The analysis of the first complete DNA obtained from a 2500-year-old Pheonician points to European ancestors.
The first ever complete Phoenician DNA holds some great surprises. The genome which was obtained from a 2500-year-old Phoenician man shows that he had a European ancestry.
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An international team of researchers has sequenced the mitochondrial genome of an ancient Phoenician dubbed “Young Man of Byrsa” or “Ariche” whose tomb was discovered in Carthage, Tunisia in 1994. The skeleton suggested that the man died young between the age of 19 and 24 and was about 7 feet 6 inches tall.
Recent DNA reveals that he belonged to a rare European genetic group existing in the mountainous region linked to Spain and Portugal. The finding also marks the earliest evidence of the presence of European DNA in North Africa, indicating that the group arrived in the region around 6th century BC.
“U5b2c1 is considered to be one of the most ancient haplogroups in Europe and is associated with hunter-gatherer populations there. It is remarkably rare in modern populations today, found in Europe at levels of less than one per cent,” said co researcher Lisa Matisoo-Smith from University of Otago. “Interestingly, our analysis showed that Ariche’s mitochondrial genetic makeup most closely matches that of the sequence of a particular modern day individual from Portugal.”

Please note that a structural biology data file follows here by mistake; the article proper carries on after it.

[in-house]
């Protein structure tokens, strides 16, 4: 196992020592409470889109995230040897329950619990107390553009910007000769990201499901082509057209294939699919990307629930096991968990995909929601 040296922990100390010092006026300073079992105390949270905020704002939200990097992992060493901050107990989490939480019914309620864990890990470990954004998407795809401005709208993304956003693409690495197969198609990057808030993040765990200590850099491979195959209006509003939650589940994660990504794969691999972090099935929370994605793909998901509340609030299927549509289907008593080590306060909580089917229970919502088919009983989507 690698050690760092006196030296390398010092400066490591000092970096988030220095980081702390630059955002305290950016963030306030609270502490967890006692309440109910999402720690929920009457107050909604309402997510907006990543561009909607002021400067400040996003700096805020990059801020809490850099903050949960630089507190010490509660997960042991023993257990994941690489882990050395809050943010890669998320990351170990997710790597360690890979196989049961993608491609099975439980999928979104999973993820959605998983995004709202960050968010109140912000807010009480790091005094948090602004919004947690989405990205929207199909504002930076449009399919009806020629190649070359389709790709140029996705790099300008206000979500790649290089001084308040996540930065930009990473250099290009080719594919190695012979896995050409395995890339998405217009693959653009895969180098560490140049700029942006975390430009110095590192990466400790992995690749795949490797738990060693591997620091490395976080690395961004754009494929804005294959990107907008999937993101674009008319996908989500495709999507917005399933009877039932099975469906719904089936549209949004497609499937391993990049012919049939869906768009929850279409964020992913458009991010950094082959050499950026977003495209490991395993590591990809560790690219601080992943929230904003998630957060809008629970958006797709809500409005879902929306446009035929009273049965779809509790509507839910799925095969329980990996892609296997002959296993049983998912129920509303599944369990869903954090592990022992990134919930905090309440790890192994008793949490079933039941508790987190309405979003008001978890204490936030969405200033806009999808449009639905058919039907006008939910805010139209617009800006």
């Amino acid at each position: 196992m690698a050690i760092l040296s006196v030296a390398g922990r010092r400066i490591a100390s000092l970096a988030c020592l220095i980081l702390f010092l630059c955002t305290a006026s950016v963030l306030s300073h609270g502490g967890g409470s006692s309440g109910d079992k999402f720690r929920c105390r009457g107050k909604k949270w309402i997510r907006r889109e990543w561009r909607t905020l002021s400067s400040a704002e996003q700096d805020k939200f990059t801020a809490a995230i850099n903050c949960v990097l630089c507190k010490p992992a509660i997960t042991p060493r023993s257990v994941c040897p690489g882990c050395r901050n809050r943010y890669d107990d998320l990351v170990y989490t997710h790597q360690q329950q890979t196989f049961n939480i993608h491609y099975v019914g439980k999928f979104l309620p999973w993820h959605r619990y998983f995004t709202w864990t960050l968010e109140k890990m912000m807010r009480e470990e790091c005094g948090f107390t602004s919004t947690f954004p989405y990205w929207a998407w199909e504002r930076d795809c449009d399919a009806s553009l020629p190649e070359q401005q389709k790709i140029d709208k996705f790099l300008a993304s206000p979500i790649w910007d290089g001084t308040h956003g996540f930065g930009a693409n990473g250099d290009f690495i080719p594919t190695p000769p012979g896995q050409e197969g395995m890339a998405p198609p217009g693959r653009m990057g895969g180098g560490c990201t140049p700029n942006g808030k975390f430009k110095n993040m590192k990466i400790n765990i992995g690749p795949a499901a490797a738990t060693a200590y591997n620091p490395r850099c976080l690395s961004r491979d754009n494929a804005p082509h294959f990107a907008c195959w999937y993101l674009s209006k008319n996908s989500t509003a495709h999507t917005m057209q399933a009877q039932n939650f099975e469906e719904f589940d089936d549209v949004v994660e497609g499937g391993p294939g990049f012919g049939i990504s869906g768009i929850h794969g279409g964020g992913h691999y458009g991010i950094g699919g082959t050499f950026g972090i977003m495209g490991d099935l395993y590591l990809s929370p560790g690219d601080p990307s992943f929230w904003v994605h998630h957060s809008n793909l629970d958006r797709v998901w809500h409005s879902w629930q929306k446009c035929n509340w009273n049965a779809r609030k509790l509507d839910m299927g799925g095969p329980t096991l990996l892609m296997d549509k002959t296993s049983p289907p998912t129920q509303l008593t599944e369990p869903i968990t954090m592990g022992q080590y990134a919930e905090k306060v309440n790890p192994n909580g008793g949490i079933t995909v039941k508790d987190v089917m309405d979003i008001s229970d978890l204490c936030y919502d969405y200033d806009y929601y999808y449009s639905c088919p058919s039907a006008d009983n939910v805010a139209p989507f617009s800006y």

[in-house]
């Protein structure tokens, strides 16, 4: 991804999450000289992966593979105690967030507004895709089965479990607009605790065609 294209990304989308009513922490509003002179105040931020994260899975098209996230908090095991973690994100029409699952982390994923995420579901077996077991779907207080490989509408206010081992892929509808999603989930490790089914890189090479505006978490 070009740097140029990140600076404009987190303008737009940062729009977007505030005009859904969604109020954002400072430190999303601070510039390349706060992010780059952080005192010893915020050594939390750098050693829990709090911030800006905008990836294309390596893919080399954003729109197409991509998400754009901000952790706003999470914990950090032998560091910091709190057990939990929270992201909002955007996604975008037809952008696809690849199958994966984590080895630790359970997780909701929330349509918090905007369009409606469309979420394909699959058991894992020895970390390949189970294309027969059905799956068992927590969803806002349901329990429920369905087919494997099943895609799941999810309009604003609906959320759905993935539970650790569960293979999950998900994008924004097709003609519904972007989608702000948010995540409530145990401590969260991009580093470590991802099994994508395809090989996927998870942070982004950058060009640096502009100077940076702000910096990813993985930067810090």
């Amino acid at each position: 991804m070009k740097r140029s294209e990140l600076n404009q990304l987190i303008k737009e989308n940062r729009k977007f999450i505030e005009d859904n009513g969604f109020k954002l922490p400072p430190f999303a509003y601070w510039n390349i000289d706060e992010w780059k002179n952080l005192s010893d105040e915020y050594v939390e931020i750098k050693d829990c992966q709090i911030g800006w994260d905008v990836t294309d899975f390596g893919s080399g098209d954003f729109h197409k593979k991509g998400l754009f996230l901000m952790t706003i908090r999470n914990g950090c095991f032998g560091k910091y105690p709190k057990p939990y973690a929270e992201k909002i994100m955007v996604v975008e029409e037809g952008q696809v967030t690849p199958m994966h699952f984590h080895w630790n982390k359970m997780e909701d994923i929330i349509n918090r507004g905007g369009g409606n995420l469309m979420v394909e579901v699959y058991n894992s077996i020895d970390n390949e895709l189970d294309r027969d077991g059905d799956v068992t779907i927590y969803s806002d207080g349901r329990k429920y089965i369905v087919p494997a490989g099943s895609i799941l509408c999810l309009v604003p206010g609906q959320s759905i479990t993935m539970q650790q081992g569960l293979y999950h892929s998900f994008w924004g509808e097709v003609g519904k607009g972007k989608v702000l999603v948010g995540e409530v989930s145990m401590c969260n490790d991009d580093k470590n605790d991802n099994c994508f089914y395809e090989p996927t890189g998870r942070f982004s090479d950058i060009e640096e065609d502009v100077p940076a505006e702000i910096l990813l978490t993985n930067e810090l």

Phoenician was an ancient civilization that was thought to live in the cities along the coastline of what is now Lebanon but their impact was prevailing across the Mediterranean and Iberian Peninsula. The Phoenicians were highly regarded for their ship-building skills and maritime trading. The ancient city of Carthage was also established by Phoenicians for trading purposes and it actually turned out to be a great trade center in later years. Previous researches suggested that mtdna U5b2c1 was also found in two ancient hunter gatherers recovered in north-western Spain.
“While a wave of farming peoples from the Near East replaced these hunter-gatherers, some of their lineages persisted longer in the far south of the Iberian Peninsula and on off-shore islands and were then transported to the melting pot of Carthage in North Africa via Phoenician and Punic trade networks,” said Matisoo-Smith.
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“However, we still know little about the Phoenicians themselves, except for the likely biased accounts by their Roman and Greek rivals – hopefully our findings and other continuing research will cast further light on the origins and impact of Phoenician peoples and their culture.”